Each battle does have a defeat and victory condition as well as a time limit. This usually is preventing your command post from being taken over and taking over your enemy’s command post. To do this, you’ll be defeating enemy units, liberating facilities so you can have a base to summon units to (and stop your enemies from sending reinforcements) and have their own effects. There is also a stamina system that basically limits how much a unit can do before they need to rest or else they’ll be in a vulnerable position. Granted, resting outside of a facility is still dangerous, but it’ll be more dangerous without stamina. There is a lot more, but for sense of brevity I’ll leave it here.

Unicorn Overlord’s demo is a long one, which is good to really get a feel for the game and try out different unit formations. Also, your demo progress will transfer to the main game. Personally, I didn’t play all the way through the demo, as I do generally like starting over anyway and I don’t really know when I’ll get Unicorn Overlord, but I did enjoy the demo. The story is interesting, I liked how the fact that Valmore/Galerius success was vastly helped by a spell was revealed early on, I liked the writing and voice acting so far, I love how everything looks, and I do like the gameplay (though whether or not I’m good is yet to be seen). I also honestly love that unicorns do have a significance in the game and in the world’s lore rather than just being a cute word in the title.

Heart Cage

This one isn’t a demo on Steam, but on Itchio. This is a demo I have been procrastinating on as I did learn about this game when the Kickstarter was still ongoing, planned to play the demo to maybe see whether or not to contribute, and then time just slipped through my fingers. Well, better late than never. Heart Cage’s main menu has a song that I was not expecting and going to start the game brings you to a really unexpected beginning. You do get an option to enable NSFW scenes and if you did like me, you’ll get a scene that is definitely a “how the heck did I end up here” before we go back 4 months into the past to see what led Orli (the main character’s canon name) to that situation.

Orli is a detective, one of the best in her agency, and after solving a bunch of cases she’s ready to take her much needed vacation. However, her boss approaches her with another case. Since he already took the commission and since he’s busy and your the only one in the office, you get put on the case. Well, not until you’re promised most of the commission, vacation time immediately after, and that there are already accommodations for you since you’ll have to be there for a minimum of 4 months. The details of the commission is really vague, but you’ll be moving to Usodar Town to investigate the strange happenings there. At first, it seems fine aside from some weird people you end up running into (mainly being the LIs) and your boss ignoring your texts, but then one day it starts. A rock gets thrown into Orli’s window, signed by the very letter that was on the commission, telling her to go outside. Where she spots a murder scene, which is eerily similar to how her parents were murdered, and what she does in response depends on the choice you pick. Well, we now have a serial killer mystery to solve. The demo ends right before you would choose what LI route to go down.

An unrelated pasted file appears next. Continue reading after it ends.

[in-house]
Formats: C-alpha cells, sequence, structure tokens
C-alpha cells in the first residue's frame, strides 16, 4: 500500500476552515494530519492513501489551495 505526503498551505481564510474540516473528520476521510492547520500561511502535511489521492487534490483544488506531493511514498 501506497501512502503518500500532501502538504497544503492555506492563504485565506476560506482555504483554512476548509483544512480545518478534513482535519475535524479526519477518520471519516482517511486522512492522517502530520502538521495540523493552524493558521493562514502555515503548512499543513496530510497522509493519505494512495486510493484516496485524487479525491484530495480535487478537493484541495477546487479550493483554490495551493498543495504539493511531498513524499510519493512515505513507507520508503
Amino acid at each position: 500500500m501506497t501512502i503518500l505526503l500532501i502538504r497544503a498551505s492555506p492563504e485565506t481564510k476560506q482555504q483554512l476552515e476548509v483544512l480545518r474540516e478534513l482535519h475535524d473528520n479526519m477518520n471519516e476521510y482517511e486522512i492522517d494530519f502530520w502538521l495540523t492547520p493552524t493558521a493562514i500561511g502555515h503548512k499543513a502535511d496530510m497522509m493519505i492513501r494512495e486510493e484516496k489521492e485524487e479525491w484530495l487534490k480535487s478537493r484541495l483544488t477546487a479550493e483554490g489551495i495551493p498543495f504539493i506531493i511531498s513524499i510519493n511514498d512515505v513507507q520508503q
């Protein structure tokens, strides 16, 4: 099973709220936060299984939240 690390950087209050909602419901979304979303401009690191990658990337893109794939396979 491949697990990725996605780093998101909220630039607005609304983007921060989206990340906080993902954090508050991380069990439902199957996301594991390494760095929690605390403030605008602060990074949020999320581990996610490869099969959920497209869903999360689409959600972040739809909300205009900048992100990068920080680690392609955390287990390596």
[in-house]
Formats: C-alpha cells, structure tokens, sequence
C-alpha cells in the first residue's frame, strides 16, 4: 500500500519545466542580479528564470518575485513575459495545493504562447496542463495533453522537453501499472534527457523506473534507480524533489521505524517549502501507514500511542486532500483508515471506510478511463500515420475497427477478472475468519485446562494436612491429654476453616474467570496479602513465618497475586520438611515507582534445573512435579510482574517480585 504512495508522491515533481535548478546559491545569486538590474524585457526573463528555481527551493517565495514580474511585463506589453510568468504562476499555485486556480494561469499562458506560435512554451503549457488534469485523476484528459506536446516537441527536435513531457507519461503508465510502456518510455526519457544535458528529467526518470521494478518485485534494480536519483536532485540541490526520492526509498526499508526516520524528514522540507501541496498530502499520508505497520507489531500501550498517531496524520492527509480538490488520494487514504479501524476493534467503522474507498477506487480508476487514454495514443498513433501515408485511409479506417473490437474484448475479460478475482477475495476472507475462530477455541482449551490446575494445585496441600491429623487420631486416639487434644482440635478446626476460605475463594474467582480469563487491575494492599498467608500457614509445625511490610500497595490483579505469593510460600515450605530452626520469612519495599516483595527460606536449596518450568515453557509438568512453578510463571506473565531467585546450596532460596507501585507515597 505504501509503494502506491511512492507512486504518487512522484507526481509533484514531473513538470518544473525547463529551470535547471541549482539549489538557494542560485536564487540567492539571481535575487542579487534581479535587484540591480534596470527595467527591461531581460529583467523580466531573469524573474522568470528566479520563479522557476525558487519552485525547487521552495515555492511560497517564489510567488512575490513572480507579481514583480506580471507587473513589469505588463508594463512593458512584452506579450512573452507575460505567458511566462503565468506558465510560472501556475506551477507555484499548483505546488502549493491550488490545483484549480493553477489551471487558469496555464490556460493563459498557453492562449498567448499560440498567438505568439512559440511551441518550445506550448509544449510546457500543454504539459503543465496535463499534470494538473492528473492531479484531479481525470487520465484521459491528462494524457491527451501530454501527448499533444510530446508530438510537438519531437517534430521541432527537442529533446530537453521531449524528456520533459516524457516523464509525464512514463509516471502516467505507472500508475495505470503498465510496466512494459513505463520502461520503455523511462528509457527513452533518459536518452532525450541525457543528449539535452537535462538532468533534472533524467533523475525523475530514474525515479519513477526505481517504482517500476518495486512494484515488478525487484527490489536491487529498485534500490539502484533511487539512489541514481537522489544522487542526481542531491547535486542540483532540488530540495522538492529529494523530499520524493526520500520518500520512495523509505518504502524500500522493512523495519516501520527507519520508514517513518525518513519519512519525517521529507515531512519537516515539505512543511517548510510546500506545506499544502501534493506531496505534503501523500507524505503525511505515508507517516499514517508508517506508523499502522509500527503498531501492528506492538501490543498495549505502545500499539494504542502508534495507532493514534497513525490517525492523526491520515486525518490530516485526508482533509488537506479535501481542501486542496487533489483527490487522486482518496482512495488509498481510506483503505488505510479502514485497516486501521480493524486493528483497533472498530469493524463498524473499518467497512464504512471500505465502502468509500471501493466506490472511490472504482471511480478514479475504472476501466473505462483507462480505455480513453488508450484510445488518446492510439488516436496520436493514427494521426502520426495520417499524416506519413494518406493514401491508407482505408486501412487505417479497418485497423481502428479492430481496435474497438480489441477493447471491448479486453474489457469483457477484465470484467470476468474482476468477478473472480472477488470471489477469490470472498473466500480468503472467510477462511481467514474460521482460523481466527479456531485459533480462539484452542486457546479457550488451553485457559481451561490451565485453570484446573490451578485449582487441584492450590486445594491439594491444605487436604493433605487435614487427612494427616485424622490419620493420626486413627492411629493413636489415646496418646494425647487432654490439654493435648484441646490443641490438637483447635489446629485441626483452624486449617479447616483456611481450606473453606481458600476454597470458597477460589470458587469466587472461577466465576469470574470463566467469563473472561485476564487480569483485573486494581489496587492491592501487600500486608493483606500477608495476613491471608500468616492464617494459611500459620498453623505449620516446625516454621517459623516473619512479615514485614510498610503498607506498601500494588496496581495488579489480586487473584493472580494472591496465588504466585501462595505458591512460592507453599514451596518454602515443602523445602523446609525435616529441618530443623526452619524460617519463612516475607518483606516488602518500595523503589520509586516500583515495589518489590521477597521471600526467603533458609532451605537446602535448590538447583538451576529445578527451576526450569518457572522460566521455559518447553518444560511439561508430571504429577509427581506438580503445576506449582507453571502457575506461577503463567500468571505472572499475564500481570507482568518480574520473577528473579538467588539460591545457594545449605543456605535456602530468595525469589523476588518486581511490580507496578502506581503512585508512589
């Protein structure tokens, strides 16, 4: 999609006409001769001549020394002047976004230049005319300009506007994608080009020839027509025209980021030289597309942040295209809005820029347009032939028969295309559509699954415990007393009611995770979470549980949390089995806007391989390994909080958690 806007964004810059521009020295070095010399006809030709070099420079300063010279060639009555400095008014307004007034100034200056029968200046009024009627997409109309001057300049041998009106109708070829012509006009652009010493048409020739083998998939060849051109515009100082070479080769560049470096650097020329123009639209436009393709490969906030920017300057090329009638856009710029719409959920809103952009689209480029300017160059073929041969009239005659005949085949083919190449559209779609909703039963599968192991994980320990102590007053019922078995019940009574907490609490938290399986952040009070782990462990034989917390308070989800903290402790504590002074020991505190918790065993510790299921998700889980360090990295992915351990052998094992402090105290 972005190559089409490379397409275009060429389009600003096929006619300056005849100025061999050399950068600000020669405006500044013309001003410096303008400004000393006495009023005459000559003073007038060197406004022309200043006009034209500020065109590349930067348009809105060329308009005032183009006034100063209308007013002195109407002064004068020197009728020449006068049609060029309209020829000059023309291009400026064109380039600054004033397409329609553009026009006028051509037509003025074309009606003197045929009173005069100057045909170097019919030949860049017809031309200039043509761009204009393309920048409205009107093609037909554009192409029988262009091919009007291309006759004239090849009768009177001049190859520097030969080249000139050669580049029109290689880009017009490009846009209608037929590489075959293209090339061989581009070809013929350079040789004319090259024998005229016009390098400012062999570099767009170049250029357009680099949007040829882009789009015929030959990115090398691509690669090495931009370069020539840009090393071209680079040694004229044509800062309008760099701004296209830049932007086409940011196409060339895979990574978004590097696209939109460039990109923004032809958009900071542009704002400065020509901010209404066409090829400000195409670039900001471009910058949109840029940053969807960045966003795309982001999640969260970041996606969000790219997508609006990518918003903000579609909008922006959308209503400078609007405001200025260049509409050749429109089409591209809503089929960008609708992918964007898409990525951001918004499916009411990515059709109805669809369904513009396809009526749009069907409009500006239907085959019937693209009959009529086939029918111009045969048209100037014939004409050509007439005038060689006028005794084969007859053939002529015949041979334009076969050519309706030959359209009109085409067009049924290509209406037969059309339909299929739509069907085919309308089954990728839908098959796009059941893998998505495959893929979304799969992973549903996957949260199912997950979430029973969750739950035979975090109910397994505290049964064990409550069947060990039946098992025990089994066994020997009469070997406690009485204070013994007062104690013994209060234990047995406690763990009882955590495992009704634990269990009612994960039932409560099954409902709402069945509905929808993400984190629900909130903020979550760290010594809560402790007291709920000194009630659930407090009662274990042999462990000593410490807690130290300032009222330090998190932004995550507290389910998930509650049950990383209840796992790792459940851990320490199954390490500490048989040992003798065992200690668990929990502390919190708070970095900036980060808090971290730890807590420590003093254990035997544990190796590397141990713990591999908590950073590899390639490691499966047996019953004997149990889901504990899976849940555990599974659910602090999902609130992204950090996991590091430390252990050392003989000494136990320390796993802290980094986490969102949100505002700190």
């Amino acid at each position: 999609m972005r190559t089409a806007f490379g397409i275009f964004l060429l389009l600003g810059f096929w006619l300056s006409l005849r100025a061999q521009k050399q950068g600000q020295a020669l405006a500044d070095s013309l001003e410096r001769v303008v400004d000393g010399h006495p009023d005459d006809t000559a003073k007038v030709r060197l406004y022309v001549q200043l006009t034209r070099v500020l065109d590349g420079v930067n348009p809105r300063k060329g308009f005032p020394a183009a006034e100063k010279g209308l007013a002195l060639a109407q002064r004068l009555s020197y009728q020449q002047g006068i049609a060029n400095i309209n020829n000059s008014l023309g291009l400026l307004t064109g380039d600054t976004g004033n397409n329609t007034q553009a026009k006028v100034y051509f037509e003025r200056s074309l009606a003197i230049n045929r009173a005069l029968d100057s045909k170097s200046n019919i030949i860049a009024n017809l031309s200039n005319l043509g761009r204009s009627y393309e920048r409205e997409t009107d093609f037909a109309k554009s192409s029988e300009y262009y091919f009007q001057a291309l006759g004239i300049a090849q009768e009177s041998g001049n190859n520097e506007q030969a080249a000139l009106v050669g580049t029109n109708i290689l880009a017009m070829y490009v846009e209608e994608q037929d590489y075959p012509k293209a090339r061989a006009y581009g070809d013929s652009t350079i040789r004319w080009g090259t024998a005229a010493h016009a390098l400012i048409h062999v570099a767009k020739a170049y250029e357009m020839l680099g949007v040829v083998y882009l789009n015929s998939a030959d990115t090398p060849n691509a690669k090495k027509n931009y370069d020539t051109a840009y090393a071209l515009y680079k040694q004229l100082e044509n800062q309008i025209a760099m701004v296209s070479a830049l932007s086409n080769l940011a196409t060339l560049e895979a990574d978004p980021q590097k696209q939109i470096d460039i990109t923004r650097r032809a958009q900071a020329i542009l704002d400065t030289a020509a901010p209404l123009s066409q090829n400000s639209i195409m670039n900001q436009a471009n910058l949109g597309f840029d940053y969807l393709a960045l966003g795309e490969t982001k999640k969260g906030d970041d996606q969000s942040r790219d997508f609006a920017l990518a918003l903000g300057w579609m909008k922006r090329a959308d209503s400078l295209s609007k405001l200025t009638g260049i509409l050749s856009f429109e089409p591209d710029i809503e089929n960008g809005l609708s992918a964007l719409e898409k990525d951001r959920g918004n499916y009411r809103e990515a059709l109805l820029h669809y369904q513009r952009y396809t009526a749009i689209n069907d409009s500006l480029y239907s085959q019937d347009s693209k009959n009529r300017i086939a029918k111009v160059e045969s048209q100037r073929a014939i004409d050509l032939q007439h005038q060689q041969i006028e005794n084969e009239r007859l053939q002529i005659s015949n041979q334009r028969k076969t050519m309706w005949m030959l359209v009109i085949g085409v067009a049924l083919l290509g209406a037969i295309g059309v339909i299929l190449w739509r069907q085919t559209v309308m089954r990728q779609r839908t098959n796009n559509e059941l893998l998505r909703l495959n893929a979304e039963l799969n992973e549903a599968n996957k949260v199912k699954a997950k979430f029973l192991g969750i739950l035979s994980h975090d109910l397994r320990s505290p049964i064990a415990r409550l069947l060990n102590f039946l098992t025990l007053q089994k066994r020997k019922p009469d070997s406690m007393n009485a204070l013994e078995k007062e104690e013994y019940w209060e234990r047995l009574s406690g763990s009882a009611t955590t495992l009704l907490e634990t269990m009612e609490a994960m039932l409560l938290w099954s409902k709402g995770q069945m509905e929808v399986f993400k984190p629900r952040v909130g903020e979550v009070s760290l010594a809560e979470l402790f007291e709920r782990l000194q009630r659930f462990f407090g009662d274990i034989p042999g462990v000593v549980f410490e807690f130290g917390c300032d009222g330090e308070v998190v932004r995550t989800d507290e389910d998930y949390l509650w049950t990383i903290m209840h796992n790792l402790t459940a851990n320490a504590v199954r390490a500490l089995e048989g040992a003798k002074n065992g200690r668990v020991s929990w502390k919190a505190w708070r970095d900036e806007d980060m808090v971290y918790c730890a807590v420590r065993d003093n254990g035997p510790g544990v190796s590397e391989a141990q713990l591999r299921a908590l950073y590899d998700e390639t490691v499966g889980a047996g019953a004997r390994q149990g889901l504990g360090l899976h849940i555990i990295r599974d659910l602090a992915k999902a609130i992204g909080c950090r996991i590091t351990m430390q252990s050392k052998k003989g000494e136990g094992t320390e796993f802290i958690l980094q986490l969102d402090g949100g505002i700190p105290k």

I really liked Heart Cage so far. The three main yandere LIs are red flags that set off my alarms with almost every encounter and each had their own “woah back off” moment(s), but hey that’s what I came here for. It helps that each do have their own way of getting you to go “Okay this guy is charming”. Enox has the least charm-ness to him, especially when your scent just arouses him, but there was one moment where he was so sweet. It’ll be interesting to see how the relationships progress in each route and see the mystery unfold. There also seems to be some supernatural elements or at least what seems like supernatural elements. I do also wonder if the side characters that also got routes, thanks to Kickstarter stretch goals, are going to be Yanderes too or have their own problems.

Well, that’s 10 more demos I tried out! I’m glad I spent a lot of time playing demos, so I know I will indeed like these games, but man I got a bit behind on other things. Like games I wanted to already be started on. Oh well. Onwards to March and waiting patiently for these games to release.

RipWitch

♡ ♡ ♡ A witch that goes for anything that peaks her interest no matter the genre. Currently obsessed with the Persona series and trying to make a dent in my backlog. ♡ ♡ ♡